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Landlords and Developers Duty-bound to Share Costs in Wake of Severe Weather

It is not just a matter of financial burden but also one of ethical and legal obligation

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Staff Writer, TLR

Published on May 11, 2024, 12:01:53


landlord, developer, weather, real estate, real estate in uae

Recent severe weather events have underscored critical issues regarding accountability and
responsibility within the real estate sector. The discussion surrounding the allocation of repair and restoration costs post-disaster is not just a matter of financial burden but also one of ethical and legal obligation.

Firstly, let's address the responsibility of developers in ensuring the resilience of their buildings. Developers, as creators of structures that become integral parts of communities, bear a significant duty to construct buildings that can withstand foreseeable environmental challenges, including those exacerbated by climate change.

While the law may not explicitly mandate developers to predict every potential climate-related risk, there exists a reasonable expectation for them to adhere to building codes and standards that mitigate such risks to the best of their ability.

Failure to do so could result in liability for negligence or breach of duty. Furthermore, landlords, as custodians of these properties, have a distinct legal obligation to maintain habitable living conditions for their tenants. This includes promptly addressing damages caused by natural disasters or unforeseen events.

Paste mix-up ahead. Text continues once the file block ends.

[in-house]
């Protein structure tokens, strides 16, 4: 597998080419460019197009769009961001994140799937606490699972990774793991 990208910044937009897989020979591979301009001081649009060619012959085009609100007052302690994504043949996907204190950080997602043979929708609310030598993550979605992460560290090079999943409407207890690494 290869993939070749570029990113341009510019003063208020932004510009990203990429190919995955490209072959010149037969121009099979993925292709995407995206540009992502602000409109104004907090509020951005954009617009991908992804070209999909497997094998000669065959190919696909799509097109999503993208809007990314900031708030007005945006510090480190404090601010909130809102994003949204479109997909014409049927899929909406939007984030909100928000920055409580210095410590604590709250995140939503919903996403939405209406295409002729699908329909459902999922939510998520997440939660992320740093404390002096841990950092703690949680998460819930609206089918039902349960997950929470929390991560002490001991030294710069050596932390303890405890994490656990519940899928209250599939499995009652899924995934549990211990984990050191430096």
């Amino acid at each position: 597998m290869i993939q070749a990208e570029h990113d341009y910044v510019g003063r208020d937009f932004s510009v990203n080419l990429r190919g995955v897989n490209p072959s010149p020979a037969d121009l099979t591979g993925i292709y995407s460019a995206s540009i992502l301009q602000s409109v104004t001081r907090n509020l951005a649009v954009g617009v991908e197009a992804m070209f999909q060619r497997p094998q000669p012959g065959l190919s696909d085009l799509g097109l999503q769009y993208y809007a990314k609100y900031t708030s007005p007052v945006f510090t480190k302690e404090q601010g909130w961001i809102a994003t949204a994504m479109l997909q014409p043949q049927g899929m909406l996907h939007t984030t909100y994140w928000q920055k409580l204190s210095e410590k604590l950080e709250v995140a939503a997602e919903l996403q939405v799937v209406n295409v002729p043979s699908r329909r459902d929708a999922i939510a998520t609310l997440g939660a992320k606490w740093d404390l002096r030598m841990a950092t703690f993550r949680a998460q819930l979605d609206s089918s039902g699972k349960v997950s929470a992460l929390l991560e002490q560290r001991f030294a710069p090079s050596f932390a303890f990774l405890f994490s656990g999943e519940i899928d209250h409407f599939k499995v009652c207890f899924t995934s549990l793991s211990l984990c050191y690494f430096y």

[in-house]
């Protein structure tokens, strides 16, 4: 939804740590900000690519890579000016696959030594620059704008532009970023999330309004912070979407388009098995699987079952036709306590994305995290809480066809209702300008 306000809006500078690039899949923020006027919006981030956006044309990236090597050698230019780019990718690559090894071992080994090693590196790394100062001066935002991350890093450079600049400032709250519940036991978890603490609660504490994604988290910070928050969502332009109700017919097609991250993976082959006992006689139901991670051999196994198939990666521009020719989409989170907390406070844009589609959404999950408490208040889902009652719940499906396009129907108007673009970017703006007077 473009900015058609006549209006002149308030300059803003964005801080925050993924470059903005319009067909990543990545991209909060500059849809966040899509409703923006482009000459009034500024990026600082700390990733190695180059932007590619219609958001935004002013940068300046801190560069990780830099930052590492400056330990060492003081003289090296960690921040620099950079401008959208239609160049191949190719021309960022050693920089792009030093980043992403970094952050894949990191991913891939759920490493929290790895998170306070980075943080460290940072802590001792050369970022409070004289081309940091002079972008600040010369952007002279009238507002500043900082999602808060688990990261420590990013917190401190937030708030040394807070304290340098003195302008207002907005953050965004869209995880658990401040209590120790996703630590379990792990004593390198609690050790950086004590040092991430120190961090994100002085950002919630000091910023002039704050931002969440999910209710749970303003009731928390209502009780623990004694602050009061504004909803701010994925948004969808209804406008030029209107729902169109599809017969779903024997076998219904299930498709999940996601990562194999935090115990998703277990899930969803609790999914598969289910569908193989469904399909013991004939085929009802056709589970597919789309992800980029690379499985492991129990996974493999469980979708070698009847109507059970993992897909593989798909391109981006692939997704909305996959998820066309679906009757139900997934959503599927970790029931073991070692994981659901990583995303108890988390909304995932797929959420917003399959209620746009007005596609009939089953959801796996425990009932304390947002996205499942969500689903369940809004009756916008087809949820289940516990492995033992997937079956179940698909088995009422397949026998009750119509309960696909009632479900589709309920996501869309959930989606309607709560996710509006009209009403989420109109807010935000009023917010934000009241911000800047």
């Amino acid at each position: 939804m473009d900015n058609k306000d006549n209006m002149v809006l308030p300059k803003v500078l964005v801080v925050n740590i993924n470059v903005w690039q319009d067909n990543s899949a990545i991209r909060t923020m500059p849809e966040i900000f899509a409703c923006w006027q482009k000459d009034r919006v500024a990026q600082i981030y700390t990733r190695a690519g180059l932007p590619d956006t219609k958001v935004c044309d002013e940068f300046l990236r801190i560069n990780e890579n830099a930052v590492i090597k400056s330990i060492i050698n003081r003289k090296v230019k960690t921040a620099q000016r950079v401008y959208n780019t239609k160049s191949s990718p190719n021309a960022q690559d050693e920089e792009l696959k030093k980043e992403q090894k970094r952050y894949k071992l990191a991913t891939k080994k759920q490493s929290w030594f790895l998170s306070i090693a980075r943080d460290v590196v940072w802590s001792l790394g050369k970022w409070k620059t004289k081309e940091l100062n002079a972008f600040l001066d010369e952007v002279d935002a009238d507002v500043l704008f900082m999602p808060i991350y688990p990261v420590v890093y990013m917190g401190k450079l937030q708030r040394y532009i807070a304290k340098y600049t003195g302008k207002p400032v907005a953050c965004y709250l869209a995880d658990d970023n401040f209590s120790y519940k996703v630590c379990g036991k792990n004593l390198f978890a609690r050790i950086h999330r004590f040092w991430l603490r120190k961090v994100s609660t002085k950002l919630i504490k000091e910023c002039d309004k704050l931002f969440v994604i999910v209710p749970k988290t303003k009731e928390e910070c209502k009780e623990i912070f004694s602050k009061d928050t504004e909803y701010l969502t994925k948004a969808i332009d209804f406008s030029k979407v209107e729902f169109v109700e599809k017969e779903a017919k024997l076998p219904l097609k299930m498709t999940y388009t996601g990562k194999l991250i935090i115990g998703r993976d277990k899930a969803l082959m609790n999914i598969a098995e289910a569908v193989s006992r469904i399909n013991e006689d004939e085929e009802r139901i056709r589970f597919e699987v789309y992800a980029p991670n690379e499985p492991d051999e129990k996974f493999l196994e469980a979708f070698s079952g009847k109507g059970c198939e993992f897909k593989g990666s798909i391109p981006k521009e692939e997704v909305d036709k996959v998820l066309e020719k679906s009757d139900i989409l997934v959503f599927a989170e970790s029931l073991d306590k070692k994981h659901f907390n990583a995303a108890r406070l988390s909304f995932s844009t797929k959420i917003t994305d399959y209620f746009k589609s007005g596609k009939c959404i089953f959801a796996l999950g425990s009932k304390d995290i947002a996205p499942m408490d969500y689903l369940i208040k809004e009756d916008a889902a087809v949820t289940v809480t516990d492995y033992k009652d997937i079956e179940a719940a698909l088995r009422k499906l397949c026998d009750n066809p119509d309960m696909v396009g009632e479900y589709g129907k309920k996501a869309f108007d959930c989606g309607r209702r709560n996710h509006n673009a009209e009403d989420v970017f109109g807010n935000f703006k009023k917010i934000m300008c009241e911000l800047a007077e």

Existing tenancy laws typically impose this duty on landlords, with provisions for tenants to seek remedies such as repairs, rent abatement, or even termination of the lease if the property becomes uninhabitable due to negligence on the part of the landlord.

Looking ahead, the call for greater collaboration and proactive measures is not just a suggestion but a necessity. Investing in infrastructure improvements, adopting stricter building codes and promoting transparency in property management practices are pivotal steps towards creating a resilient built environment.

Moreover, fostering accountability among stakeholders, including developers, landlords and governing bodies, is crucial in ensuring that these measures are effectively implemented and enforced.

In conclusion, the escalation in frequency and severity of extreme weather events necessitates a paradigm shift in how we approach property management and development. Landlords and developers must recognise their roles as stewards of the built environment and prioritise resilience in their practices.

By doing so, not only can they mitigate the impact of future disasters on their properties and tenants, but they can also contribute to the creation of a more sustainable and resilient society as a whole.

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